Why have governments failed in bringing a comprehensive policy?

Pre‐ and post India’s independence, there is a complete absence of any policy, law, institution or governance framework related to the rivers of India. Our government has shown no faith in democracy and development. This has led to a dispute over water whether at district, state or national levels and has only deepened the crisis. Disagreements among states and government have been a known phenomenon all over India. This is why the development of a National River Policy becomes more important than ever.

What are your recommendations?

As a part of a governance system, governments are the primary party for development of river policy, however, as users, all human beings and citizens have equal responsibilities and therefore, should also participate in the governance of rivers. The National River Policy should ensure that the rivers can be rejuvenated through participation of communities at all levels. Participation at grassroots level like the gram sabhas, local community, districts and panchayats can play a crucial role in this process. Culturally and spiritually the rivers play an important role, therefore, the religious leaders should also be assigned a role in maintaining the purity of rivers. Privatisation of rivers and water resources should not be permitted. It is possible only if all the water resources in the country are declared as common pool resources and water markets are banned. The National River Policy should call for allocation of more funds for this activity.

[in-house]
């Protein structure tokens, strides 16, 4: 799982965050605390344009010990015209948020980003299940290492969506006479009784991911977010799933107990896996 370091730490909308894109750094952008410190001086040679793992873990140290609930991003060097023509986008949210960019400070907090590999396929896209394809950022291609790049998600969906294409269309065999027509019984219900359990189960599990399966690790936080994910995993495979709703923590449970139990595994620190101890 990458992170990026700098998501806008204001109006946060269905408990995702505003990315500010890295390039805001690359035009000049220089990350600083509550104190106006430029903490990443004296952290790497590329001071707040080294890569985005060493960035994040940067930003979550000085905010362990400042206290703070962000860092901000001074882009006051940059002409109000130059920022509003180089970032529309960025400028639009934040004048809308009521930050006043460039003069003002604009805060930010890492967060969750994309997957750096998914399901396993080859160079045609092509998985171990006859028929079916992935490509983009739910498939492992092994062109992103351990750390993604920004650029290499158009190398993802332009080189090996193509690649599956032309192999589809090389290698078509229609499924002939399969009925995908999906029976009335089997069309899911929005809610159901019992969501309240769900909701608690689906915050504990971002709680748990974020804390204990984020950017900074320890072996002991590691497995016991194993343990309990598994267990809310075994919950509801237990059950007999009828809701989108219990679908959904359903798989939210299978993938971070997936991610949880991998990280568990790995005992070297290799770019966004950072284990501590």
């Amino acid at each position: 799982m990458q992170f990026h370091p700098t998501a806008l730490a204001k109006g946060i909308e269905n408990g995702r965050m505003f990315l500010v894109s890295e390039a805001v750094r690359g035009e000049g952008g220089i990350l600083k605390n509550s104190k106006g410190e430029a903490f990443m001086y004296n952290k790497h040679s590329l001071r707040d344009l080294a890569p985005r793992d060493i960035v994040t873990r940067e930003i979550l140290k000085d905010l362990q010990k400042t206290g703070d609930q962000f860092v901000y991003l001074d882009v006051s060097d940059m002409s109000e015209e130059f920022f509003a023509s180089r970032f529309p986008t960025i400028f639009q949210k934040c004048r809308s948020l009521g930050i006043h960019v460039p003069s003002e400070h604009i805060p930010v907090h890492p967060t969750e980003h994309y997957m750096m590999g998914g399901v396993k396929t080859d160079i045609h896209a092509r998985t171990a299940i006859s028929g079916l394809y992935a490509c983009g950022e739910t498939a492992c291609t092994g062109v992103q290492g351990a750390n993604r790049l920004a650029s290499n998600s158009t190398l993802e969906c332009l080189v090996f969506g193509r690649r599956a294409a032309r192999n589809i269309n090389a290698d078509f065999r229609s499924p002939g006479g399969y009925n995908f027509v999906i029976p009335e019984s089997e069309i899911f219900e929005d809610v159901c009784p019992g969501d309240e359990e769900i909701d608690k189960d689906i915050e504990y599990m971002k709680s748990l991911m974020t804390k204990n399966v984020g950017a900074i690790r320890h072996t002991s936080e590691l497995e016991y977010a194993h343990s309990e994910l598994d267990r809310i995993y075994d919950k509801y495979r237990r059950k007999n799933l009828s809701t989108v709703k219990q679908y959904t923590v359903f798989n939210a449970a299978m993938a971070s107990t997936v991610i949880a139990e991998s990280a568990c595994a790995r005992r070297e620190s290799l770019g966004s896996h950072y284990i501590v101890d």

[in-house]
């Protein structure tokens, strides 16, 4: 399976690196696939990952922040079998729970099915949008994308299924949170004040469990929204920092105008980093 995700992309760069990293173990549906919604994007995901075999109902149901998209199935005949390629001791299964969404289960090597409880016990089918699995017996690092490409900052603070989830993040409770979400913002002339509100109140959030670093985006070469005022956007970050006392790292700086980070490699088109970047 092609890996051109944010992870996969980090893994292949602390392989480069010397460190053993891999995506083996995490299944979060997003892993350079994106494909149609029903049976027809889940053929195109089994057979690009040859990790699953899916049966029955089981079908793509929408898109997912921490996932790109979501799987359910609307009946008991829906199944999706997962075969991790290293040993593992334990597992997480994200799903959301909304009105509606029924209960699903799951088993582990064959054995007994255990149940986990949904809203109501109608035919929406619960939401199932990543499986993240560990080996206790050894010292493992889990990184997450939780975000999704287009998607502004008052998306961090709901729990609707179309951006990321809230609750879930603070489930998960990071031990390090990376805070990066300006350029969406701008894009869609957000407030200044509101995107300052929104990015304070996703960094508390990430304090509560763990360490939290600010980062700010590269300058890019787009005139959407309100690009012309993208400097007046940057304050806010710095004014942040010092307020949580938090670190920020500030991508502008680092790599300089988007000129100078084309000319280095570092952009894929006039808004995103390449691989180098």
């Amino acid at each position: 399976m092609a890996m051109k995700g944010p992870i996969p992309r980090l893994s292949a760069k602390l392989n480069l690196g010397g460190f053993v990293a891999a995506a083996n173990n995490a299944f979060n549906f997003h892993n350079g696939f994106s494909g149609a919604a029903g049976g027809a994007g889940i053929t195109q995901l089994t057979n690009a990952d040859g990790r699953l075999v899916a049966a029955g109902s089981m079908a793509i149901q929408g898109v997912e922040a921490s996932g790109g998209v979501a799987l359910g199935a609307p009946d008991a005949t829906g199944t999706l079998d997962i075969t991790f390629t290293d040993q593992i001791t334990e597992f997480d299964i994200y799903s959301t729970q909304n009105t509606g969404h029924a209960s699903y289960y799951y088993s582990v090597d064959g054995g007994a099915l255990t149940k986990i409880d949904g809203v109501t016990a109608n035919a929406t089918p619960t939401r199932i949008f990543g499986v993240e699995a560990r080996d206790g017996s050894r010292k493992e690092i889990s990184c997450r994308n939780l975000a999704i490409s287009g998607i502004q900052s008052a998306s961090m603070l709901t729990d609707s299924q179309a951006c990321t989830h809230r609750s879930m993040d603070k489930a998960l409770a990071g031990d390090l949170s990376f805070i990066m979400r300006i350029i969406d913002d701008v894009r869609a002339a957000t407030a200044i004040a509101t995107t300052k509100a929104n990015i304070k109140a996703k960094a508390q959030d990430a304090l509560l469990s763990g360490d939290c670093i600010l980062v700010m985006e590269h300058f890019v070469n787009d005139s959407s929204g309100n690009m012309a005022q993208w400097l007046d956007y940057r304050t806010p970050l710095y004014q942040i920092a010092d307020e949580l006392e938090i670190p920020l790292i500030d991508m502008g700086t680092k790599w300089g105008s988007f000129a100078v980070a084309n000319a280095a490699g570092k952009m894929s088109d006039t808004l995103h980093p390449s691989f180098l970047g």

Agriculture sector requires plenty of water. How could we deal with this situation?

It is the government that must guide farmers to ensure that crops grown are suited to the semi-arid rainfed farming pattern. We have different agro-climatic zones. The government must bear in mind the relationship between rain and crop pattern. It must follow the agro-ecological conditions of the area. Any bulk extraction of groundwater does not bode well for the farming community.